The glut of “China isn’t at the World Cup, but…” articles has slowed (there is only so much to say, after all), though these pictures of President Xi Jinping are doing the rounds (h/t @niubi), unthinkable to depict the President in cartoon form just a few years ago.
He’ll be at the World Cup final in the Maracana in Rio on July 13, where, contrary to speculation elsewhere, he will NOT be canvassing for China to stage the 2022 World Cup (assuming a Qatar re-vote, which won’t happen), but might hopefully pick up a few tips to pass on to the CFA.
Elsewhere, the Tour de France is set to start in Yorkshire on July 5 and 26-year-old Ji Cheng is set to make history as the first Chinese rider in the history of the race. He rides for the Giant-Shimano team, where he’s been since 2008, and typically works as a set-up man at the end of the sprint stages for Marcel Kittel, who won four stages in last year’s Tour de France. Cheng has already made history as the first Chinese cyclist in the Vuelta a España and Giro d’Italia in 2012 and 2013 respectively.
Beijing’s bid for the 2022 Winter Olympics just got microscopically stronger with the long-expected – but now official – news that Lviv in Ukraine would become the third city (after Stockholm and Krakow) to pull out of the race due to continuing political uncertainties. Lviv will now concentrate on 2026, leaving Beijing to fight with Almaty (Kazakhstan) and Oslo (Norway), though, as previously written on China Sports Insider, it’s increasingly a two-horse race given Oslo’s lack of public and governmental support.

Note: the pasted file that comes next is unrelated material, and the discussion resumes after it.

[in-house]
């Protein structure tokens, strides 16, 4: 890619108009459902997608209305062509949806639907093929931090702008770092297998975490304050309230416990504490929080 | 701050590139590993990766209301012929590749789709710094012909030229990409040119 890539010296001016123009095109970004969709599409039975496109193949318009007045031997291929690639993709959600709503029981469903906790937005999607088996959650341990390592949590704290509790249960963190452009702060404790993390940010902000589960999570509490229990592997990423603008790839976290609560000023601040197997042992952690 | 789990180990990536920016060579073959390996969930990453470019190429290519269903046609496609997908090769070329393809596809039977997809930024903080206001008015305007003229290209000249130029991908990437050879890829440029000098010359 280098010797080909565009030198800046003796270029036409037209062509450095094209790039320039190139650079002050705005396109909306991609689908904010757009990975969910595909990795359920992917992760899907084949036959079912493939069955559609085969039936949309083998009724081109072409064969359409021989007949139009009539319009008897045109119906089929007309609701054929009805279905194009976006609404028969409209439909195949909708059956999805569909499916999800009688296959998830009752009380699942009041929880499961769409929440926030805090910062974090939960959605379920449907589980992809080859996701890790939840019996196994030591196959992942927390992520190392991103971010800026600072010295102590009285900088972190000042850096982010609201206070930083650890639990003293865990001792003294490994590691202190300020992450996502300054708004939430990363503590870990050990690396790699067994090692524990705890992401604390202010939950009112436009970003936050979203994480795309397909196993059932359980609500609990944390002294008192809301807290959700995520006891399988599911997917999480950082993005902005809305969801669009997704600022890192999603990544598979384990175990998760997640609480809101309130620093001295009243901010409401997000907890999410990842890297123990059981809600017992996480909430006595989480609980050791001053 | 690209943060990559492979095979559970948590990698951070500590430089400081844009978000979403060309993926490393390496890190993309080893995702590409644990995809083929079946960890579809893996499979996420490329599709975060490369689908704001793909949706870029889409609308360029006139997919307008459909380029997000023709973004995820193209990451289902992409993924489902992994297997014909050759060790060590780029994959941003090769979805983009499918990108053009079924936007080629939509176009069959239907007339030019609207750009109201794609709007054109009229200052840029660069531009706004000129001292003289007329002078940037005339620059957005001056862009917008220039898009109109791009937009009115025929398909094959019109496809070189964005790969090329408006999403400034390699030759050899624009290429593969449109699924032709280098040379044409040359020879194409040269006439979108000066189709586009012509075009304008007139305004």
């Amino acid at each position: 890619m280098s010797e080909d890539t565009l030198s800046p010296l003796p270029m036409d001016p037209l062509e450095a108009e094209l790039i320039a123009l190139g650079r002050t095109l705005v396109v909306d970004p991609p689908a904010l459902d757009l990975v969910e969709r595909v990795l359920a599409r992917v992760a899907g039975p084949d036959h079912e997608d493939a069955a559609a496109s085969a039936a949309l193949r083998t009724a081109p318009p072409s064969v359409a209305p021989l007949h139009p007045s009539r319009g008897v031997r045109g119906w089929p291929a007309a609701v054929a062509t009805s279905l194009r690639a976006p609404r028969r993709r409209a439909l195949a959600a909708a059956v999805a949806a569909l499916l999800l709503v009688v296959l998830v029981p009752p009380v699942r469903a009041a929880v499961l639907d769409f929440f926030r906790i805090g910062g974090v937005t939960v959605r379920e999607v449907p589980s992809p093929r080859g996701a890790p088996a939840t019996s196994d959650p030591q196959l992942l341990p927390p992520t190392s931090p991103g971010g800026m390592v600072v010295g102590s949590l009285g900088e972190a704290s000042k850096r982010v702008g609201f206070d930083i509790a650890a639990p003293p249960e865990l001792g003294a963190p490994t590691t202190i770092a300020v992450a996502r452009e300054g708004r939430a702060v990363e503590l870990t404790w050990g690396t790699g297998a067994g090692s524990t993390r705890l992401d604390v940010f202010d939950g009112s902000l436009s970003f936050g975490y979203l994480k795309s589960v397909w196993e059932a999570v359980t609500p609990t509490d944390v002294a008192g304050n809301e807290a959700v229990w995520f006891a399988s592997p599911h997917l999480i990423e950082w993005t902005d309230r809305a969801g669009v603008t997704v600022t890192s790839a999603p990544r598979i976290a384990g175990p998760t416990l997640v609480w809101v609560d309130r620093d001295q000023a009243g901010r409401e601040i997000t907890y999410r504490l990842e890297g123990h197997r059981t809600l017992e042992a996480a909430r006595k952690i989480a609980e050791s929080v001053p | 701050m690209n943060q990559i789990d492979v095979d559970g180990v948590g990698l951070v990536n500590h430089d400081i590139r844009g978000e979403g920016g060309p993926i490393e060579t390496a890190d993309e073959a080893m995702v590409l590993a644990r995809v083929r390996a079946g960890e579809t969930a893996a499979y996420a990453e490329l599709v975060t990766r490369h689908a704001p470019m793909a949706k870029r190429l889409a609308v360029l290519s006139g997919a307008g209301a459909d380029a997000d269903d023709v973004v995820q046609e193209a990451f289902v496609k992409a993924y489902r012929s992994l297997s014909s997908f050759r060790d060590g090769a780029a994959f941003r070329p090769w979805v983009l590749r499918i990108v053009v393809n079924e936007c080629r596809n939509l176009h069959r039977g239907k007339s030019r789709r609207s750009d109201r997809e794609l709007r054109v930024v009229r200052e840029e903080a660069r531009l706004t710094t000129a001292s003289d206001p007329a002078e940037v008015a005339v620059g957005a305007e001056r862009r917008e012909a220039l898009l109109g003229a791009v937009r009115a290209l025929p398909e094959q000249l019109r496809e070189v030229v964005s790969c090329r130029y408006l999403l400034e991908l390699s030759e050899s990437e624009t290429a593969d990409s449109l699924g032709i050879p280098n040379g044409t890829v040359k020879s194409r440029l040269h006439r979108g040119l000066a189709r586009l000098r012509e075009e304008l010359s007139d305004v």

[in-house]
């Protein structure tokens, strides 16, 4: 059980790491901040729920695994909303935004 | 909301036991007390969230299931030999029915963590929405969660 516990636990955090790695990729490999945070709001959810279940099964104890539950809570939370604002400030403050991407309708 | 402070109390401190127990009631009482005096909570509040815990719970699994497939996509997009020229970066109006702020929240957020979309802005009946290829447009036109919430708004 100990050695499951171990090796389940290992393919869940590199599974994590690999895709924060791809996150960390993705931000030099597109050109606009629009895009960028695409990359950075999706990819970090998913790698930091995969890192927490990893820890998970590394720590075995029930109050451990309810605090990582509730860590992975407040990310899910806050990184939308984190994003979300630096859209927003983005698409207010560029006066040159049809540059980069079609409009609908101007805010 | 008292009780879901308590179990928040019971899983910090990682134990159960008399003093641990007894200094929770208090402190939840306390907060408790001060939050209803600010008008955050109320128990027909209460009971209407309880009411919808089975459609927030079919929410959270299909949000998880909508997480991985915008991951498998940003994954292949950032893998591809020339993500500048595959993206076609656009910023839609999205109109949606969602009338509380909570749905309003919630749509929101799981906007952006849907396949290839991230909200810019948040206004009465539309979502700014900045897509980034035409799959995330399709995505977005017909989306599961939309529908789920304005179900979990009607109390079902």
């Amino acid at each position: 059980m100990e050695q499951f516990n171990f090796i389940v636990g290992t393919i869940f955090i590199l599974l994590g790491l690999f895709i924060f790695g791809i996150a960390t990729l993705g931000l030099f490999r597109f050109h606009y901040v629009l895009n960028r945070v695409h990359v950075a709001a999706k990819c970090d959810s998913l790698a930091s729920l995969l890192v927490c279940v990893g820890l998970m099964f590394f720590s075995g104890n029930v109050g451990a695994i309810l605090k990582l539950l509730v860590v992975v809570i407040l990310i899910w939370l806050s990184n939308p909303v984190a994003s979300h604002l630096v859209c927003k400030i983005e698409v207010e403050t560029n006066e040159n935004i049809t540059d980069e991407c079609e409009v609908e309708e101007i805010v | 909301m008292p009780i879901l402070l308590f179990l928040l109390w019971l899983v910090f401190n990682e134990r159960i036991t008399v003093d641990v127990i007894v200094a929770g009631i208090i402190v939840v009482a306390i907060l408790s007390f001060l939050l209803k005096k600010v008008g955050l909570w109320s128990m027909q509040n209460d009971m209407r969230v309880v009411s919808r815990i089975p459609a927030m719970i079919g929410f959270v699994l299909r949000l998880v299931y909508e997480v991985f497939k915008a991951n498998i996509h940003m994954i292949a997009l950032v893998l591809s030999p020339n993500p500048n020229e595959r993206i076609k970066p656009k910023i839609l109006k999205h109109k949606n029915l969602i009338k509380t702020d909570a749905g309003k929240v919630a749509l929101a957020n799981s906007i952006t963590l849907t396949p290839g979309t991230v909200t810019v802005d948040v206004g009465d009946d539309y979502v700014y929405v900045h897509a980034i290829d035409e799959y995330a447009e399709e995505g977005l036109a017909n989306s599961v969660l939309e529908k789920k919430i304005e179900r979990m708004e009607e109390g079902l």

Wimbledon is reaching the latter stages, but Chinese interest has all but ended. 2nd seed Li Na, who has never been beyond the quarter-finals in London, crashed out in the third round, Zheng Jie went out in the second, while Zhang Shuai went out in the first. Best of the lot was Peng Shuai who reached the fourth round for the third time in four years but couldn’t go any further. In the doubles, the Chan sisters from Taiwan lost in the first round, despite winning the Wimbledon warm-up title in Eastbourne, while world no. 1 pairing China’s Peng Shuai and Taiwan’s Hseih Su-wei lost their third round match on Wednesday. That leaves Zheng Jie – through to the quarter-finals with her Czech partner – as the sole remaining Chinese player in the main draws.
English Premier League side Swansea City recently extended their sponsorship deal with Chinese financial firm Goldenway Global Group for a further two years, following an initial one-year trial period. Goldenway is not your typical EPL sponsor – it’s headquartered in HK and focuses on trading forex and precious metals – but it’s keen to expand globally, while Swansea sees potential in opening up the Chinese market through Goldenway (which runs an active Weibo account here).
Finally, in one of the more bizarre moves announced lately, Dutch soccer club ADO Den Haag, which plays in the top-tier Eredivisie, is set to be taken over by Chinese investment firm United Vansen International Sports Company. United Vansen has previously helped top European teams come to China and has now agreed to increase the club’s annual budget by 15 million euros, according to the club’s current majority shareholder, SSO. The club says it won’t comment until the takeover is complete – which could take two months or more – but it came close to bankruptcy in 2008, so clearly financial stability is a key element. The club has won two Dutch league championship and two KNVB Cups over the years, but nothing since 1975.